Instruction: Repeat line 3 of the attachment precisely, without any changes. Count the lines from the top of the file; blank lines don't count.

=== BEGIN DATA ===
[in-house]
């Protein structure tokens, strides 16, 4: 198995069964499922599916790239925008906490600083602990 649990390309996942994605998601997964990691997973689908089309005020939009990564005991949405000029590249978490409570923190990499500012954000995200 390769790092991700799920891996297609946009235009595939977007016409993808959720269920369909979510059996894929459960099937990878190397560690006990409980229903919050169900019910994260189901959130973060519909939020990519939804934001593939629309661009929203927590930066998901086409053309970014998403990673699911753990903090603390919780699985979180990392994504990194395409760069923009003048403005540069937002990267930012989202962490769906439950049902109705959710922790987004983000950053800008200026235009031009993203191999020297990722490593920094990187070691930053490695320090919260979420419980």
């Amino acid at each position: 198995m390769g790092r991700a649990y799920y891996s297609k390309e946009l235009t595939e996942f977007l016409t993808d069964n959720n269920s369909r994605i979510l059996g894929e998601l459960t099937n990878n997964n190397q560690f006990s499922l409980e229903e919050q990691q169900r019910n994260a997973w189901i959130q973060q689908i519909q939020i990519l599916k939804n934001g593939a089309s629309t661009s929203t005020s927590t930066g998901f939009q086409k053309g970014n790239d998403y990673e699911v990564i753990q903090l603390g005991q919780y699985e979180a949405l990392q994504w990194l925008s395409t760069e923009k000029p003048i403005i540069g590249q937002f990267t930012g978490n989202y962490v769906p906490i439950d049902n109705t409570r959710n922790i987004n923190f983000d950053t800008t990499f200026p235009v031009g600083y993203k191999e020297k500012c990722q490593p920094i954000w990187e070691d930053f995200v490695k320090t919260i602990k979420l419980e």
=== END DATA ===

């Amino acid at each position: 198995m390769g790092r991700a649990y799920y891996s297609k390309e946009l235009t595939e996942f977007l016409t993808d069964n959720n269920s369909r994605i979510l059996g894929e998601l459960t099937n990878n997964n190397q560690f006990s499922l409980e229903e919050q990691q169900r019910n994260a997973w189901i959130q973060q689908i519909q939020i990519l599916k939804n934001g593939a089309s629309t661009s929203t005020s927590t930066g998901f939009q086409k053309g970014n790239d998403y990673e699911v990564i753990q903090l603390g005991q919780y699985e979180a949405l990392q994504w990194l925008s395409t760069e923009k000029p003048i403005i540069g590249q937002f990267t930012g978490n989202y962490v769906p906490i439950d049902n109705t409570r959710n922790i987004n923190f983000d950053t800008t990499f200026p235009v031009g600083y993203k191999e020297k500012c990722q490593p920094i954000w990187e070691d930053f995200v490695k320090t919260i602990k979420l419980e």